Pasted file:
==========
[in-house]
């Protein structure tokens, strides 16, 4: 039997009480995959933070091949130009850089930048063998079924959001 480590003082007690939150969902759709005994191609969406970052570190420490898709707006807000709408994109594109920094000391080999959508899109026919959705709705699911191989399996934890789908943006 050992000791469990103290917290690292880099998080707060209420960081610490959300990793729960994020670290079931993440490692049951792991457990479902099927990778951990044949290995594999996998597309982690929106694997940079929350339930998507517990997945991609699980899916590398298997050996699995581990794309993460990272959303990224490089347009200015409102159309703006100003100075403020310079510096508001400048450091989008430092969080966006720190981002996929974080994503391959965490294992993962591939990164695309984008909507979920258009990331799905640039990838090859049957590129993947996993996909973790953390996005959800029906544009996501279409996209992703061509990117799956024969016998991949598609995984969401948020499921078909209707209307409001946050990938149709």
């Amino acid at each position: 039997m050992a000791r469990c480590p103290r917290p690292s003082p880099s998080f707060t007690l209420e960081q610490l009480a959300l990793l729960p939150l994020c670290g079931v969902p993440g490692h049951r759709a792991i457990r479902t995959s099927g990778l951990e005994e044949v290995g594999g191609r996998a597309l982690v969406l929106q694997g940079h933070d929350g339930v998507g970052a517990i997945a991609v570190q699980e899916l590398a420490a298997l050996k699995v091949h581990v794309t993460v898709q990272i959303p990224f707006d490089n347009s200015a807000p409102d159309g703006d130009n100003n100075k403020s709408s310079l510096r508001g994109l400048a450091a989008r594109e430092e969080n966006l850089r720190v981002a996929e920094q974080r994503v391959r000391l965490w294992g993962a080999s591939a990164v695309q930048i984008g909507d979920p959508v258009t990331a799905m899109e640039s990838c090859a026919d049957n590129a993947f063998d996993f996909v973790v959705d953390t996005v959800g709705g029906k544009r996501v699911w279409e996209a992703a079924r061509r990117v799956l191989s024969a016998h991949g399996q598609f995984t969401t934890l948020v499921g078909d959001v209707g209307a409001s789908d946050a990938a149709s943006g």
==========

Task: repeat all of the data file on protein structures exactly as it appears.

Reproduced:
[in-house]
């Protein structure tokens, strides 16, 4: 039997009480995959933070091949130009850089930048063998079924959001 480590003082007690939150969902759709005994191609969406970052570190420490898709707006807000709408994109594109920094000391080999959508899109026919959705709705699911191989399996934890789908943006 050992000791469990103290917290690292880099998080707060209420960081610490959300990793729960994020670290079931993440490692049951792991457990479902099927990778951990044949290995594999996998597309982690929106694997940079929350339930998507517990997945991609699980899916590398298997050996699995581990794309993460990272959303990224490089347009200015409102159309703006100003100075403020310079510096508001400048450091989008430092969080966006720190981002996929974080994503391959965490294992993962591939990164695309984008909507979920258009990331799905640039990838090859049957590129993947996993996909973790953390996005959800029906544009996501279409996209992703061509990117799956024969016998991949598609995984969401948020499921078909209707209307409001946050990938149709």
């Amino acid at each position: 039997m050992a000791r469990c480590p103290r917290p690292s003082p880099s998080f707060t007690l209420e960081q610490l009480a959300l990793l729960p939150l994020c670290g079931v969902p993440g490692h049951r759709a792991i457990r479902t995959s099927g990778l951990e005994e044949v290995g594999g191609r996998a597309l982690v969406l929106q694997g940079h933070d929350g339930v998507g970052a517990i997945a991609v570190q699980e899916l590398a420490a298997l050996k699995v091949h581990v794309t993460v898709q990272i959303p990224f707006d490089n347009s200015a807000p409102d159309g703006d130009n100003n100075k403020s709408s310079l510096r508001g994109l400048a450091a989008r594109e430092e969080n966006l850089r720190v981002a996929e920094q974080r994503v391959r000391l965490w294992g993962a080999s591939a990164v695309q930048i984008g909507d979920p959508v258009t990331a799905m899109e640039s990838c090859a026919d049957n590129a993947f063998d996993f996909v973790v959705d953390t996005v959800g709705g029906k544009r996501v699911w279409e996209a992703a079924r061509r990117v799956l191989s024969a016998h991949g399996q598609f995984t969401t934890l948020v499921g078909d959001v209707g209307a409001s789908d946050a990938a149709s943006g």